tv Fox News Sunday With Chris Wallace FOX News August 6, 2017 11:00pm-12:00am PDT
relishes taking the russian investigation to a grand jury. on friday the attorney general announcement is to try and stop leaks he said that endangered american security. joining me now for the first sunday show interview is rod rosenstein the deputy attorney general and the one who appointed the special counsel after sessions vacations of the mr. rosenstein, welcome to fox news sunday.>> thank you. >> attorney general jeff sessions is that there has been a surge in criminal referrals from intelligence agencies about leaks of classified information since the president took office. he says they have been as many in just these six months as they were in the previous three years. my question is, do you see a concerted effort by people inside this government to hurt or take down or try to take down president trump? >> we evaluate every referral. and every particularly. so we've had a surge in this
and we are responding appropriately. we have more resources and reevaluating procedures and making sure to investigate every week in an appropriate way. >> you must have some thoughts about why there has been a surge in the referrals as many in the six months in the trump presidency as in the last three years of the obama presidency. >> we have seen a surge and will respond appropriately and try to prevent this. >> the attorney general says that your department is pursuing three times as many criminal investigations as you inherited from the obama administration. give us a sense of scale. are we talking 1-3? >> we cannot talk about this in terms of proportion but that has made an increase for
resources. we reprioritize cases. we are providing supervision at a high level. we created a new unit in the fbi to focus on the leaks. we're going to devote whatever resources necessary to get them under control. >> he says you cannot give us the exact number but can you give us a scale? >> that would give the number. but there have been a tripling in the number of referrals. >> a ticket if they were 1-3 there would not be a serious problem. >> 1-3 would not be as many as we have. that is true. >> i had a feeling this was going to be tough interview. i am preparing for it! some of the people to engage in leaks. i do not know this is the deep state faceless bureaucrats tells their weak house officials, members of congress. if you find any of them have committed these leaks, have disclose classified
information, will you prosecute? >> but we need to look at in every link is the fact and circumstance. what was the potential harm caused by the leak? what were the circumstances? then who it is and so forth. if we identify someone no matter what their position is that they violated the law we will prosecute them. >> including white house officials and members of congress? >> including anyone. >> the attorney general says that you are going to also review the policy when it comes to reporters and whether or not you will try to subpoena information from them to disclose their sources. here is how mr. sessions felt. >> we respect the important role that the press plays and we will give them respect. but it is not unlimited, they cannot place lives at risk with impunity. >> the head of the reporters committee for the freedom of the press says what the attorney general is suggesting is a dangerous threat to the freedom of the american people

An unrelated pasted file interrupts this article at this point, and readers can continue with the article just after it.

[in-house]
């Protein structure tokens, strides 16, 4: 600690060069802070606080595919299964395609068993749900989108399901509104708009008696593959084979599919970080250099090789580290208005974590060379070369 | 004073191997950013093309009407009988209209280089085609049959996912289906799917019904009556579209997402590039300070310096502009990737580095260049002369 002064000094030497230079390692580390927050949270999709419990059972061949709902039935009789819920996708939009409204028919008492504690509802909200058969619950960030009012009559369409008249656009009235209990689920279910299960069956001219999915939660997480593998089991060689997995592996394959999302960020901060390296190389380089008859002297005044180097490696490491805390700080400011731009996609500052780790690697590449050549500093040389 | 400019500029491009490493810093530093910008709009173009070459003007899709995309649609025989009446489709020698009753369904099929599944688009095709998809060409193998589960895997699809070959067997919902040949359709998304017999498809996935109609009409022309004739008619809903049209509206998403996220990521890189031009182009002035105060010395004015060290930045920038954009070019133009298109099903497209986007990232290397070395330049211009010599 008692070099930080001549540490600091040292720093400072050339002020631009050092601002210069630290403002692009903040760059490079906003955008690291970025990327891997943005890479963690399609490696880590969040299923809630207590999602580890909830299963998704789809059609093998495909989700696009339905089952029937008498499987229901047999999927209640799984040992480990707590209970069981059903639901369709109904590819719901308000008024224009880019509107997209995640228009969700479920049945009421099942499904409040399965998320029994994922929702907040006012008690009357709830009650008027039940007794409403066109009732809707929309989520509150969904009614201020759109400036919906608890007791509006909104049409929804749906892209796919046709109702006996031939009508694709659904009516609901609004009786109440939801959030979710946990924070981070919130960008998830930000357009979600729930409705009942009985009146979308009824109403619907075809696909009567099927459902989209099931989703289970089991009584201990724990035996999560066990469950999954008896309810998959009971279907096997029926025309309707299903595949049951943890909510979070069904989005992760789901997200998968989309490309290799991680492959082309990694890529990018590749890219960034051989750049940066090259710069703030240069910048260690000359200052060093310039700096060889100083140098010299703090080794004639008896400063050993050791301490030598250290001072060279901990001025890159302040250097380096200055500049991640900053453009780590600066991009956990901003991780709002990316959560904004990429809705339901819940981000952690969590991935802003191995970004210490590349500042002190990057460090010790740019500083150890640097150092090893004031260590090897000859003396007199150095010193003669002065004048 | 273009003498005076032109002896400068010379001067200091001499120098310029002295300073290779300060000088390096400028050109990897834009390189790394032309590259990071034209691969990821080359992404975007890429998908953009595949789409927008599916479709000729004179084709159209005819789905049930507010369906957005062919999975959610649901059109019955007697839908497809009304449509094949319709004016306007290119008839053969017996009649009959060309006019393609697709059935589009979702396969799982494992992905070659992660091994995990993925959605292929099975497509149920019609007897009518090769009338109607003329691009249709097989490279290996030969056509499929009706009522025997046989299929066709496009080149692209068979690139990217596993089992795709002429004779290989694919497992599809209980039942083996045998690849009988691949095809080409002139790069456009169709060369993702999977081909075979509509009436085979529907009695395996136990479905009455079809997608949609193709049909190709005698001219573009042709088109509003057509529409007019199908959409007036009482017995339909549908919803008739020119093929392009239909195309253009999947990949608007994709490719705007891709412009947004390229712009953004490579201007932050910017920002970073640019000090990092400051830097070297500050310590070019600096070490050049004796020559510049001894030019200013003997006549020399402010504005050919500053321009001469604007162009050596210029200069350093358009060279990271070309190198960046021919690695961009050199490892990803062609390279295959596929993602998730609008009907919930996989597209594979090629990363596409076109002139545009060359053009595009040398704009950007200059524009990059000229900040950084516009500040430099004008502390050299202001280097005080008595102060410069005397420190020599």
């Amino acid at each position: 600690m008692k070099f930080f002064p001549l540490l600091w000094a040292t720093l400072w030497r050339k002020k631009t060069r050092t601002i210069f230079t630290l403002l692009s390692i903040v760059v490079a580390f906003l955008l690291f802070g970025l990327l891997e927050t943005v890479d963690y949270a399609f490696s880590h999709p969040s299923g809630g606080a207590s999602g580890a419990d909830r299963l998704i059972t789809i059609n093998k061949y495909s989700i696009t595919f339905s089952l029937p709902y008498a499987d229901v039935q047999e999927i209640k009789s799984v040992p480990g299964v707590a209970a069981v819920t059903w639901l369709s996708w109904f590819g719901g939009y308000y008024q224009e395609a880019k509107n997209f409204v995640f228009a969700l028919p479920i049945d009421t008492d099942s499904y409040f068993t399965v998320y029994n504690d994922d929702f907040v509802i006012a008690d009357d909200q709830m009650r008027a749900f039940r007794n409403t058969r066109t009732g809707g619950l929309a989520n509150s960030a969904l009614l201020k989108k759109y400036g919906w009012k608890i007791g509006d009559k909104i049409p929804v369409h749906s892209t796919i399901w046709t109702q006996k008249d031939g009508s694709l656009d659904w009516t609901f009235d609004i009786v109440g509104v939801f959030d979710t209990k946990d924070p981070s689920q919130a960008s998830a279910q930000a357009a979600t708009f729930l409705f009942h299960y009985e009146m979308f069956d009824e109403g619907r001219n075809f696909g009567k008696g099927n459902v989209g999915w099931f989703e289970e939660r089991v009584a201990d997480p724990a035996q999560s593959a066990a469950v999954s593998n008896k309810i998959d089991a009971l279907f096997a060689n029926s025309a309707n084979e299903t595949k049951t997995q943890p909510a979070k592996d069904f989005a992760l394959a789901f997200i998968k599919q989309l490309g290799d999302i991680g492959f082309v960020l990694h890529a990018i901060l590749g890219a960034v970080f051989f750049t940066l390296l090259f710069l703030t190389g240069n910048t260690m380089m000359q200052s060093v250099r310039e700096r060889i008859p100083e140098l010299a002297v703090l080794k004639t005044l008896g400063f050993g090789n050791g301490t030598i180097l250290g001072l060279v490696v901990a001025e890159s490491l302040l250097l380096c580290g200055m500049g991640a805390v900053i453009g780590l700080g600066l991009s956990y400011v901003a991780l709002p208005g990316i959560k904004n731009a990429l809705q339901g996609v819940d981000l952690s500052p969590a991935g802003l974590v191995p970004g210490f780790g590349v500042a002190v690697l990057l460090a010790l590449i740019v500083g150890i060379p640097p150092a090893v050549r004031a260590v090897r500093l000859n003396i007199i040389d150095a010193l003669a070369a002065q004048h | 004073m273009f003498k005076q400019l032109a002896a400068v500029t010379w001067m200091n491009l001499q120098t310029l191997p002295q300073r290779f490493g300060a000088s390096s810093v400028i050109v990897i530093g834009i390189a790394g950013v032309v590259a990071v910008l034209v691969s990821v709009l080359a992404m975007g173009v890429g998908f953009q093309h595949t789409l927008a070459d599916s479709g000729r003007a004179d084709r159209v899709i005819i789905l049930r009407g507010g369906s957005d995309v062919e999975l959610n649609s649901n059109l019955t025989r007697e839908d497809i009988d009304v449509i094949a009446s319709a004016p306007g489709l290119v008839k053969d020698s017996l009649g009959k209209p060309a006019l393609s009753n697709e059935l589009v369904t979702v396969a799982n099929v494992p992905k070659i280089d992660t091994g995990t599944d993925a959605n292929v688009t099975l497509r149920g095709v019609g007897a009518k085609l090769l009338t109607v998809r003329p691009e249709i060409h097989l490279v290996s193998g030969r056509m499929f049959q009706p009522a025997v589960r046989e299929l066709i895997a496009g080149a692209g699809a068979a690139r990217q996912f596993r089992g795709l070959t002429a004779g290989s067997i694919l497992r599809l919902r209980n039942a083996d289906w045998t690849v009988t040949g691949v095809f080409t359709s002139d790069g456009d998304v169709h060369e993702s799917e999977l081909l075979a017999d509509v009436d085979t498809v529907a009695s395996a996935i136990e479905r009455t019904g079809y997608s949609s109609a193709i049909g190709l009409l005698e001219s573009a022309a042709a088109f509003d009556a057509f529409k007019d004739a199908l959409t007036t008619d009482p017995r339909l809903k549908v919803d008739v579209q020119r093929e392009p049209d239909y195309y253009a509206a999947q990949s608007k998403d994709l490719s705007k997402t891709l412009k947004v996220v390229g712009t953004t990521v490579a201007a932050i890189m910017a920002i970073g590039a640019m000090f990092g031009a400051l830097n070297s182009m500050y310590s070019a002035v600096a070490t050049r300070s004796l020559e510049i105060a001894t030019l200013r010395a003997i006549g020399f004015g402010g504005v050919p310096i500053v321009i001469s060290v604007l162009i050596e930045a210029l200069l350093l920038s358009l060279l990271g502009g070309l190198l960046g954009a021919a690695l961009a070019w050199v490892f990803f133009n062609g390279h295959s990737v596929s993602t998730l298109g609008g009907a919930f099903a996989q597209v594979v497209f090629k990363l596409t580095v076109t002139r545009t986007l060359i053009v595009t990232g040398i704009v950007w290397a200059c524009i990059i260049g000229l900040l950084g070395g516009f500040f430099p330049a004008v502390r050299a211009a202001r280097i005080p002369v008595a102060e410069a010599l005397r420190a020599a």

to know and understand what their leaders are doing and why. your response? >> i think is an overreaction. whereafter the leakers not journalists. people that commit crimes. we are going to use our resources to identify who is responsible for the lease and who has violated the law and hold them accountable. >> there some aspects to that. you are after the leakers, not the report as you say. the president has reportedly suggested at one point. prosecuting the reporters if they leak i mean if they published classified information. are you ruling that out? >> we are on the same position as the attorney general. we look at the facts and circumstances of each case. we determine whether somebody has committed a crime and if it is appropriate to hold them accountable care. >> so you do not consider publishing that classified information a crime?
>> generally speaking those that publish not committing the crime but there might be a circumstance. i'm not seen any of those to date i would not rule out an event that they were a case where a reporter was purposely violating the law. then they might be a suspect as well. but that is not our goal here it is to prevent the leaks. that is what we are after. we have not revised the policy. >> there is another aspect to this which is if a reporter gets information from somebody, puts it out and at the beginning of the amount administration they were very aggressive in going after their sources. and if you subpoena information than they refuse to disclose it they could still end up in jail. at the end of the obama administration after a backlash they loosened up. it has to be approved specifically by the attorney general and it was a last resort signal after reporters sources. you are reviewing that? >> yes. that policy has been in existence for a very long time. the attorney general revised in
2015. it is possible he got exactly like that maybe did not. we will take a fresh look at that. we have gotten feedback from our career prosecutors and agents. like some of the procedural hurdles delaying investigations so i think it is important for us to take a fresh look at it and evaluate whether or not there are any improvements to be made. >> and that would make any effort to get sources that unit putting a reporter refuses to disclose that source in jail -- >> we learned this year that special counsel robert miller is taking his case to a grand jury. and he can't and will not talk about the details of the case. but as a general proposition, does the fact that a prosecutor takes a case to a grand jury come what does it say about the likelihood of indictments? >> chris, you're right. i'm not going to comment on the case. i'm not going to comment whether director mo has or has not had a grand jury. i read a lot about middle investigations the media.